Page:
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Dune House, Oliva, Valencia, Spain by Ruben Muedra Estudio De Arquitectura

Project name:
Casa De La Duna
Architecture firm:
Ruben Muedra Estudio De Arquitectura
46780 Oliva, Valencia, Spain
Adrián Mora Maroto
Principal architect:
Rubén Muedra
Design team:
Ángela Gómez, Víctor Pavía
Interior design:
Rubén Muedra Estudio de Arquitectura
Built area:
317,10 m²
Site area:
714,00 m²
Design year:
Completion year:
Civil engineer:
Rubén Clavijo
Structural engineer:
Emilio Belda
Environmental & MEP:
Tools used:
Nideker Houses
Residential › House

Ruben Muedra Estudio De Arquitectura: On a beach of fine white sand next to the Mediterranean Sea and tucked into the coastline dunes, we come upon a house that was built 80 years ago by a Parisian mayor. This is the preexisting house of rectangular shape with a hip roof and a large enclosed courtyard facing the southeast.

The original house pertains to a previous era marked by a sober, dark, and closed‐in sensation that appears to not want to enjoy its Mediterranean surroundings. Its classic interior organization is built around a central hall running from east to west that distributes the bedrooms on either side, almost randomly, and positions the living room at the far eastern end of the house, as far away from the Mediterranean as possible although it is ostensibly so close.

While the project includes a complete renovation of the house that will modernize it according to the ideals of function, construction, and technology, the main objective is to unify the elements. The house, dunes, beach and sea become one, with unsurpassable views, complete privacy, and respect and consideration of the adjacent properties.

The Mediterranean sunlight and white limestone are the only materials that will be used. The house is slightly elevated above the land and appears to assert its influence over the surroundings. The northern wing of the house includes the night and service areas, and the master bedroom is in the northeast corner where it peeks out above the dunes into the infinite beyond of the Sea. The original central hallway and southern wing are combined to create a large open‐plan space that includes the kitchen, dining area, and living room. All areas are open and receive excellent illumination from the extensive picture window whose eastern views merge with the southern patio and pool areas.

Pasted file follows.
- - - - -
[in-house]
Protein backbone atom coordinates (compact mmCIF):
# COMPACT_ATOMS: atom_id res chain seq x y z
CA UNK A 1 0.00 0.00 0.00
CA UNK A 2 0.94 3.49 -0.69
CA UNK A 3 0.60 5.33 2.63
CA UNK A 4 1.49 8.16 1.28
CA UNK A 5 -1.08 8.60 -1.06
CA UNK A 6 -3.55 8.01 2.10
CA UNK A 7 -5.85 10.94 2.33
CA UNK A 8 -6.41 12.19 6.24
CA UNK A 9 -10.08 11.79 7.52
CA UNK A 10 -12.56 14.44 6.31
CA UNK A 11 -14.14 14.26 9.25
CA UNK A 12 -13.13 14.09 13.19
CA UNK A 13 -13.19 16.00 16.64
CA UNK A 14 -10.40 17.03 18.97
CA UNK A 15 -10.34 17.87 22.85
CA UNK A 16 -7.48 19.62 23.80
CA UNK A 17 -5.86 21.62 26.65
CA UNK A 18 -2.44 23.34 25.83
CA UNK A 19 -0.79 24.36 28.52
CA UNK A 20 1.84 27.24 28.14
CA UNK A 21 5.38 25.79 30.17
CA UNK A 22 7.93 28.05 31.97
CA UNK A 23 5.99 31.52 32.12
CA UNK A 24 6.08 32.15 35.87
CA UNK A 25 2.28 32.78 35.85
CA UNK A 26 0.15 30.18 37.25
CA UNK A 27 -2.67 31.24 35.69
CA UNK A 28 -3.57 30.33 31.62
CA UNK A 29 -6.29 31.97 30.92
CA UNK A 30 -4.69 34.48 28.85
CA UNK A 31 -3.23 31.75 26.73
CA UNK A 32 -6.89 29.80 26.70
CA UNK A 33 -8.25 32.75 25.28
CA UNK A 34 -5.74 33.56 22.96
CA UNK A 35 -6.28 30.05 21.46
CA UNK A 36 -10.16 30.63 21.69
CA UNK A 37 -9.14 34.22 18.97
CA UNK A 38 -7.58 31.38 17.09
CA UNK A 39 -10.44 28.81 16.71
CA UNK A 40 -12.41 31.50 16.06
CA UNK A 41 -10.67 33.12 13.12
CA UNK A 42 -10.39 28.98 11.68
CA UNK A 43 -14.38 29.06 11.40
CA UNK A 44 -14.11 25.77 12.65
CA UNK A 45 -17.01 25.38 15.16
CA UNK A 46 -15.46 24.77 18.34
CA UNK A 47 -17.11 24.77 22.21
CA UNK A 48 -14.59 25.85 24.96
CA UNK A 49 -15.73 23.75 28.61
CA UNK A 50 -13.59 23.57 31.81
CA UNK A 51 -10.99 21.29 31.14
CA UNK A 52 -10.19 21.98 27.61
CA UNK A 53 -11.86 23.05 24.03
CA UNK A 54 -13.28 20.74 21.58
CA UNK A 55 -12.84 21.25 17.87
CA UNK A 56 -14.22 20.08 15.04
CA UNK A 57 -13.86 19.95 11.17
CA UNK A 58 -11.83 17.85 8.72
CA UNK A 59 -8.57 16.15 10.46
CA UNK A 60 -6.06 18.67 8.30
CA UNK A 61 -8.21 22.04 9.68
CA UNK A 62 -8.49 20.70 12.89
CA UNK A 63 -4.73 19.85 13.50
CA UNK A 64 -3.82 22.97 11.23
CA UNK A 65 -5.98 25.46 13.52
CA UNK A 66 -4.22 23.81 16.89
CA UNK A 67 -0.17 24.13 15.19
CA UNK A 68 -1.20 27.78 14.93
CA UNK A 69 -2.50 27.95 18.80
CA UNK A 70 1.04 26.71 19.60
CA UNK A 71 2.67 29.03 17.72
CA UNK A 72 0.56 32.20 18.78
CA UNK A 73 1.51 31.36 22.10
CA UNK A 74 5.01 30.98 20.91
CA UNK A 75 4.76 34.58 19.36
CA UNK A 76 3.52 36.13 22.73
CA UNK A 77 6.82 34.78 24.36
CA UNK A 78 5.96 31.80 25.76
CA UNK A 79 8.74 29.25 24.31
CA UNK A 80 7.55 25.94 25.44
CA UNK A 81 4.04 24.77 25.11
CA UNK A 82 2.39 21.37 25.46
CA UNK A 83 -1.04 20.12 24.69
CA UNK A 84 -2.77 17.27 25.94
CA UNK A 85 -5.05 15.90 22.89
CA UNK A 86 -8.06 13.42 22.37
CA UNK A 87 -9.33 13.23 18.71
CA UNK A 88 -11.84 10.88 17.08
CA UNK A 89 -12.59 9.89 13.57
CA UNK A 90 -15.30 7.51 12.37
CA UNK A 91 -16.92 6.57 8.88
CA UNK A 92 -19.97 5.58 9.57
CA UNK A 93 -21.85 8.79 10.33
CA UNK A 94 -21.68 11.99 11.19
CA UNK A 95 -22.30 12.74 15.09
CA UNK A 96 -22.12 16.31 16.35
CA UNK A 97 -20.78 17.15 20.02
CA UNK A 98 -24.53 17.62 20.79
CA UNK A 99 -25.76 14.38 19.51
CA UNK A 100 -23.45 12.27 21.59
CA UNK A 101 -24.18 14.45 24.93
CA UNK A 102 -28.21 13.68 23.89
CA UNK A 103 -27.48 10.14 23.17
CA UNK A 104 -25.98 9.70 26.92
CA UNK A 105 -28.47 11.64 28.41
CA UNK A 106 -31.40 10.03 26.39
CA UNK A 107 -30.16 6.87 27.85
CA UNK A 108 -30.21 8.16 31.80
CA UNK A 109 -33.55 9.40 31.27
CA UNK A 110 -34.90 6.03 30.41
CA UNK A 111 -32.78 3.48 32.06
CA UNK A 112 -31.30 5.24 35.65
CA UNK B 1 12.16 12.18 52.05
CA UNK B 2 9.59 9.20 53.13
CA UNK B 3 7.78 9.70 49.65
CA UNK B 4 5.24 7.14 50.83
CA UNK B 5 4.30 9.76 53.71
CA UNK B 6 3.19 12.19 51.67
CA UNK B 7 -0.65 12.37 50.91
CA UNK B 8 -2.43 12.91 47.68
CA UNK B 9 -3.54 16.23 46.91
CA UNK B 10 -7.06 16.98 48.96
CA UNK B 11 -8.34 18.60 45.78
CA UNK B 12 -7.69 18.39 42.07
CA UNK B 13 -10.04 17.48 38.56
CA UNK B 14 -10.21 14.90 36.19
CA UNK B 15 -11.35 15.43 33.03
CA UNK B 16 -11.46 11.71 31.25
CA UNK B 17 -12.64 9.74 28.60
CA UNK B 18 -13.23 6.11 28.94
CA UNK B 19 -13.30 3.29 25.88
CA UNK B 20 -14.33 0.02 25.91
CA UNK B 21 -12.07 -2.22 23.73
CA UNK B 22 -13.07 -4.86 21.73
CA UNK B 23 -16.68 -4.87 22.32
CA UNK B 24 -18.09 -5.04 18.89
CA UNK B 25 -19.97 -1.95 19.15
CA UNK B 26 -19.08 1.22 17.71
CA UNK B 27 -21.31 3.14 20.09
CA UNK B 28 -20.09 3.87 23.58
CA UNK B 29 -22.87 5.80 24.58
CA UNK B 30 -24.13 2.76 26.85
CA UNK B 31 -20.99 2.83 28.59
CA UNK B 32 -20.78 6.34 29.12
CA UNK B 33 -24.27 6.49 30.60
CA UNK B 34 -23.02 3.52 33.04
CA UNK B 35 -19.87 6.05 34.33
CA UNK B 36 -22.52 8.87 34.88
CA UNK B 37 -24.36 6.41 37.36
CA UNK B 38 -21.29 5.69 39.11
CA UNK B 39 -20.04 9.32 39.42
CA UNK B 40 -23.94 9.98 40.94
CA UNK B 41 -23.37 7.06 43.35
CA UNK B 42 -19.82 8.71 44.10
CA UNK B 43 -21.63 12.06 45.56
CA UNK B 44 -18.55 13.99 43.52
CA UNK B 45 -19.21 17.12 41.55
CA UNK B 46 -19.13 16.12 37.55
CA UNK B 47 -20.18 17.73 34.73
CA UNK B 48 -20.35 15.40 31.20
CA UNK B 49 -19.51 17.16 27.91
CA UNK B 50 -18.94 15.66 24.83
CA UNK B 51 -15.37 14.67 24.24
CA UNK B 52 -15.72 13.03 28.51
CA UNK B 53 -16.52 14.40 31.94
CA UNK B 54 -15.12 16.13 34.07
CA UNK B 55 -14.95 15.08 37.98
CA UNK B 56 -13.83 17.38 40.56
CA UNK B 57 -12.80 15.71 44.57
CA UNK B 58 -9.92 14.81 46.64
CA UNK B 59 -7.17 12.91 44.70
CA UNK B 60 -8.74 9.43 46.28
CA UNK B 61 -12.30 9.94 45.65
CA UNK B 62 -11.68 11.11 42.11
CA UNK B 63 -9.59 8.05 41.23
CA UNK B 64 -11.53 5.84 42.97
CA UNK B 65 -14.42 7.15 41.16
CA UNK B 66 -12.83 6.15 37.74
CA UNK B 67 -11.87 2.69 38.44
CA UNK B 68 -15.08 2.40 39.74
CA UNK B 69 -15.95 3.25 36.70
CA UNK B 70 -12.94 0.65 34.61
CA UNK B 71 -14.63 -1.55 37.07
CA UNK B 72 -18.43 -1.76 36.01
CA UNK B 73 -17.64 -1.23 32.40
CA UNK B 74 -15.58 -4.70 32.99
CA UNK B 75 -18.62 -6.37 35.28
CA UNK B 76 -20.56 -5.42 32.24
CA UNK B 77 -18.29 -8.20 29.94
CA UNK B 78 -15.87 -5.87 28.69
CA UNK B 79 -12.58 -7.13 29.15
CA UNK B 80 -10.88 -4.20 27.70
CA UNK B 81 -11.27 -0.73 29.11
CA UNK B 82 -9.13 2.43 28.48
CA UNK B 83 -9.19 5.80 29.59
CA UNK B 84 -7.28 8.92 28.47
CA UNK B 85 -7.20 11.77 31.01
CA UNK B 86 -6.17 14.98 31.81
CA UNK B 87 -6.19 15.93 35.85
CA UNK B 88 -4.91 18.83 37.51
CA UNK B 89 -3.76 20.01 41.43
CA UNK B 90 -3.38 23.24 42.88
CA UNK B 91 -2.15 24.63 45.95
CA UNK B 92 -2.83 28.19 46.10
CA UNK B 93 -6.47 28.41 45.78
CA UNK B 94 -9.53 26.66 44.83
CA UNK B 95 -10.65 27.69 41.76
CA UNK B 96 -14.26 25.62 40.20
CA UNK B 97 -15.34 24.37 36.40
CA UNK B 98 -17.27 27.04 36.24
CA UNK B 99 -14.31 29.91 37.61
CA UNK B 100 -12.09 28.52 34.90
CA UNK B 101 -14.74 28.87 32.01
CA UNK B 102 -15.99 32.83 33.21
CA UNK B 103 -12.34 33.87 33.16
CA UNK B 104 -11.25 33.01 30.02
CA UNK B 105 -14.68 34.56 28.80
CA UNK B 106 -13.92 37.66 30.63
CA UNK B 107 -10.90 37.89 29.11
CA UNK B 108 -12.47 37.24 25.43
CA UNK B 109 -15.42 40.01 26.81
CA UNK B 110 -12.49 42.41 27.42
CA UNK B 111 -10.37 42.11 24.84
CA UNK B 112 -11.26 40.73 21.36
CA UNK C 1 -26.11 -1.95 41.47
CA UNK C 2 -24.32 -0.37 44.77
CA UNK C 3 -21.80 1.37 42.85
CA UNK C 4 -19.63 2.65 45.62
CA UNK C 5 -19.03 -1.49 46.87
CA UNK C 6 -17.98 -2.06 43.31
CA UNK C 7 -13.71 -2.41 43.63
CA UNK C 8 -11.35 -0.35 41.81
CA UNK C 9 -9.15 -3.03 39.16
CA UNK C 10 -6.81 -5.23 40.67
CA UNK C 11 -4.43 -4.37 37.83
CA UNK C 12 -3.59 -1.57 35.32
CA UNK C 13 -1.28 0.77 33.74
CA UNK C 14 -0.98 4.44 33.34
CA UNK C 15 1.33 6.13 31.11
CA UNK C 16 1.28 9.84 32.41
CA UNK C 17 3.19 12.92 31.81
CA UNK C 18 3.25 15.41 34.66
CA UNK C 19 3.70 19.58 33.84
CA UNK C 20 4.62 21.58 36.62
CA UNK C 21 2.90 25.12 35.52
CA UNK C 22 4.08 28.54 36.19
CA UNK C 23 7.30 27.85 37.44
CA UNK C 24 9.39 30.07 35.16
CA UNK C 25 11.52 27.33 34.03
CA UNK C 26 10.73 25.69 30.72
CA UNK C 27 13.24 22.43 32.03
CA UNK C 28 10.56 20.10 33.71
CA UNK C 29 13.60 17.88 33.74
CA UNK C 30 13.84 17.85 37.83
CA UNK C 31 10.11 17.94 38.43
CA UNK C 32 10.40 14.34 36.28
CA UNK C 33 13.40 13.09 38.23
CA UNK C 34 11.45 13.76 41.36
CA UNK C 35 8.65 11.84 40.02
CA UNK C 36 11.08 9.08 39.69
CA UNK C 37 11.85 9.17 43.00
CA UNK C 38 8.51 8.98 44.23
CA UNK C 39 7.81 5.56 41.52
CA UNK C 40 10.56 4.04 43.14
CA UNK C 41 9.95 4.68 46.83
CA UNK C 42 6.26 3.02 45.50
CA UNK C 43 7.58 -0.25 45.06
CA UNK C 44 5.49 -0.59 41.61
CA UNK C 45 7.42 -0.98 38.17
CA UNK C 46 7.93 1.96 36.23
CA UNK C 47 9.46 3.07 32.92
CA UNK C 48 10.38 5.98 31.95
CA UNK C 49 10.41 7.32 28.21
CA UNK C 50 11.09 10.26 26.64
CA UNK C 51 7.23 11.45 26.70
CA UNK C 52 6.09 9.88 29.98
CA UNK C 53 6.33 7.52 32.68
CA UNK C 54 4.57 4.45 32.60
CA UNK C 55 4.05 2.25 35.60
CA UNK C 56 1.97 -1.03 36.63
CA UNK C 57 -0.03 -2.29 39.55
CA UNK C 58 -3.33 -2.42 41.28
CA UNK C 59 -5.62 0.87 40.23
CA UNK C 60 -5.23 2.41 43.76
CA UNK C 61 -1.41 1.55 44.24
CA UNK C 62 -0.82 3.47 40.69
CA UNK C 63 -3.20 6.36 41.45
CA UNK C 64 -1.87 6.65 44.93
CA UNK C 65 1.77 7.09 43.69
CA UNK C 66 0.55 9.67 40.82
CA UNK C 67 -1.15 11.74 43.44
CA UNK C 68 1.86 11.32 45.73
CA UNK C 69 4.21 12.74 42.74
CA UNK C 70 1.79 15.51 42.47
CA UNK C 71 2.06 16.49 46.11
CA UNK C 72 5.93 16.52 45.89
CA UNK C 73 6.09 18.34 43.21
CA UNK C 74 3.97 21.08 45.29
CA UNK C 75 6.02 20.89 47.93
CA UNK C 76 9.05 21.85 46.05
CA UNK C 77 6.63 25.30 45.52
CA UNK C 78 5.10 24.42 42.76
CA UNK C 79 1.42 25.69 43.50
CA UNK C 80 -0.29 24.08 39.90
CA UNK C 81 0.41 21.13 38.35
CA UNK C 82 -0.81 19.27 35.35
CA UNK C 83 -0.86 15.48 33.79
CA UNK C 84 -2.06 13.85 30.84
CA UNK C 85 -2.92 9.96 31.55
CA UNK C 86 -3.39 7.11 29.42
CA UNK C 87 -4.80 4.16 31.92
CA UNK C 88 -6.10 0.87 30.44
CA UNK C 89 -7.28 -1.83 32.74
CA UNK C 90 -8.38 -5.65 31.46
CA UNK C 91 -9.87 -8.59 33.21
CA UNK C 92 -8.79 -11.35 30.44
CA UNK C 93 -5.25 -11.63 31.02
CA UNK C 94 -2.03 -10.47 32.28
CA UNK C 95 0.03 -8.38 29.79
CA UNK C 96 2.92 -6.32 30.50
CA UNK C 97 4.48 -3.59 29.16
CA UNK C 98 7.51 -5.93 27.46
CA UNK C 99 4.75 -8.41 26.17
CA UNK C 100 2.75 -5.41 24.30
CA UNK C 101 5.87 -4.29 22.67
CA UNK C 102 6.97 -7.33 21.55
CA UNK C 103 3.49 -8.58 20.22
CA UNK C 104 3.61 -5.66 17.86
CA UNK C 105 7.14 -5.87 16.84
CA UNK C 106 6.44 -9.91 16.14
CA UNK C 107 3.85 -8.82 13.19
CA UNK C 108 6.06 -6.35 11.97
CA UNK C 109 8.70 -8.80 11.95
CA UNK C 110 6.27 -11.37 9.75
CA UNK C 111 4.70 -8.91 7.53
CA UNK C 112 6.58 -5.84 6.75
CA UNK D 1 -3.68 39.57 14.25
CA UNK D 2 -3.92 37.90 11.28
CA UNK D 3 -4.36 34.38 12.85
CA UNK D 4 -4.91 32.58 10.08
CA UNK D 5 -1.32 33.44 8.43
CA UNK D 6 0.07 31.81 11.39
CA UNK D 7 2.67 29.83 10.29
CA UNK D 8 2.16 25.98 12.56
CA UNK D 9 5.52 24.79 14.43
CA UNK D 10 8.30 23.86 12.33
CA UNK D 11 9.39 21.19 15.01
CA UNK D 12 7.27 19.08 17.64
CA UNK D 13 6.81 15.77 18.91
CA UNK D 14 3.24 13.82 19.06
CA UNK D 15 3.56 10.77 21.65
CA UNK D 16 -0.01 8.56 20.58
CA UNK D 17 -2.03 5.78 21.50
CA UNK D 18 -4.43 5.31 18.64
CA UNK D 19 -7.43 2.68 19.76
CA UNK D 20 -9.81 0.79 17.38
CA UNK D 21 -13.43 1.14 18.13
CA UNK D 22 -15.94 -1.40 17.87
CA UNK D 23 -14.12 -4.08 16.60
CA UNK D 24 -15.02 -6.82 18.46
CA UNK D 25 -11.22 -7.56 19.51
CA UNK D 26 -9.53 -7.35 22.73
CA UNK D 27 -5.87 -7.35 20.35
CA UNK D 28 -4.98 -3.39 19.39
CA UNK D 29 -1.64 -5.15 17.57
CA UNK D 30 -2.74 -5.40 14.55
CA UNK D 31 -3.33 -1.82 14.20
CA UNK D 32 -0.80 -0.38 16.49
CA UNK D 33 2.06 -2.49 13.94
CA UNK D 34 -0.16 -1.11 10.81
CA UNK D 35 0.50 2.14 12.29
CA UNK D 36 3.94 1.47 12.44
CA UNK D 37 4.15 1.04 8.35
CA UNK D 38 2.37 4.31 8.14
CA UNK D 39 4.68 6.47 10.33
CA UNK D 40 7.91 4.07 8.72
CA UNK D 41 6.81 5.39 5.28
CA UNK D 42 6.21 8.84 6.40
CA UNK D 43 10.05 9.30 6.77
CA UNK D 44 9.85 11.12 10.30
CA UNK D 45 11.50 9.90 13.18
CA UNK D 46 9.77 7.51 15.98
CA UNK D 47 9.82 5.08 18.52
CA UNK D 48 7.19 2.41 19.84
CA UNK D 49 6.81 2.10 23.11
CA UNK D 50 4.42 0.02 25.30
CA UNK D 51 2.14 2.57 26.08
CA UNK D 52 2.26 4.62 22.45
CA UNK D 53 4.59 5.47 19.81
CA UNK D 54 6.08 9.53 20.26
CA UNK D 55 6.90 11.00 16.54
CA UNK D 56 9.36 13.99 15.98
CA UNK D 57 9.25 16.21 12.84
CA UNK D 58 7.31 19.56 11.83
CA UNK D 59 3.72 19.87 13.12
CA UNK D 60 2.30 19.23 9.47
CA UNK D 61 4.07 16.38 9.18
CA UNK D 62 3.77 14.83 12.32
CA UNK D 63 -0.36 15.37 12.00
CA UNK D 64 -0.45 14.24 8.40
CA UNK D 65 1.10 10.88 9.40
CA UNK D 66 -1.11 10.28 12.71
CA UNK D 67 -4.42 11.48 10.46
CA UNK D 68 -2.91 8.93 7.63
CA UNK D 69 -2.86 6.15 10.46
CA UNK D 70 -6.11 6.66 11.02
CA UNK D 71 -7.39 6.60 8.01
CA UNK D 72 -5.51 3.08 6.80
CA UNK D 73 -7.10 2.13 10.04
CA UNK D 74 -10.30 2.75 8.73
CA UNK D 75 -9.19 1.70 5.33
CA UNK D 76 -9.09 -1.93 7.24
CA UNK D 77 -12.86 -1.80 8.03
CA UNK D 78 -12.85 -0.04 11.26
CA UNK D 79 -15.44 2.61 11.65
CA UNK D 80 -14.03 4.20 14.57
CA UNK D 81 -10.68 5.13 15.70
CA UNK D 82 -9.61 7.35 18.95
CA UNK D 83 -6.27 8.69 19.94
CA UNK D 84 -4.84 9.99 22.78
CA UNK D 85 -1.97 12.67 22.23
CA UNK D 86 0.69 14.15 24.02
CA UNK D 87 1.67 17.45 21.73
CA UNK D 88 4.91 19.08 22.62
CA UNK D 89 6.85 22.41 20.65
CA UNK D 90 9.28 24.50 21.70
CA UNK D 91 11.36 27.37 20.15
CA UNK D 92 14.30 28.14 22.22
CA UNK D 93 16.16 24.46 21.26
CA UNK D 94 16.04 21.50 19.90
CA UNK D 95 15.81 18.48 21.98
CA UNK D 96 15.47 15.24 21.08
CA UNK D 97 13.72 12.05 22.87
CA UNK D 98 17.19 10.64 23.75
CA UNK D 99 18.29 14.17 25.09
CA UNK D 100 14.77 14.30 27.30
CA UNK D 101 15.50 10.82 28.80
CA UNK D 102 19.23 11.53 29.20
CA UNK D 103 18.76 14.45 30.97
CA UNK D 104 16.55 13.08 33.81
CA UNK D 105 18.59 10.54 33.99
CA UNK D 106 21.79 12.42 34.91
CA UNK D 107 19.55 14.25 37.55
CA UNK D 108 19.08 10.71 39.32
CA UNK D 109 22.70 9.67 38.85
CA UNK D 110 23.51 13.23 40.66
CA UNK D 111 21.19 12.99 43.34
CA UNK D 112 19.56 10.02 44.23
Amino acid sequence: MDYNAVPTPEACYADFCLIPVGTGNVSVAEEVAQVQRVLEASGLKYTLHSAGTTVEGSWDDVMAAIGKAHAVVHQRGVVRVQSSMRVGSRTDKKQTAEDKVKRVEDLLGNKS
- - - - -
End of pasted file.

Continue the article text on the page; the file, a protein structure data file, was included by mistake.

The pool appears to be a continuous sheet of water defined by the background sea. It is protected from the strong breezes by a large glass frontal enclosure that also acts as a barrier from the exterior areas. Extending to the east along the entire length of the house is a large white porch connected by slim steel profiles that ensure unsurpassable views while easing the transition from the interior to the exterior areas.

Between the porch and the pool deck, there is a large elevated wooden platform that serves as a terraced solarium, allowing its users to sit as if they were reigning over the sea below. The white exterior extends inwards to the interior vertical facings whose only interruptions are the wooden structures belonging to the kitchen and living room. These walls, exempt of any shelving or storage, embrace and conceal the original structure of the house. The continuous stone pavement from the interior to the exterior and reaching the pool area reaches out towards the beach and dunes.

The continuous white ceilings contain the heating and cooling installations and the indirect illumination, and audiovisual and sound systems. Architecture encompasses the strong environmental values of light, views, breezes, the sound of the waves, etc. and uses them as primary materials in this new construction that unifies the house, dunes, beach, and the Mediterranean Sea into one solid element.

By Alfredo Gonzalez

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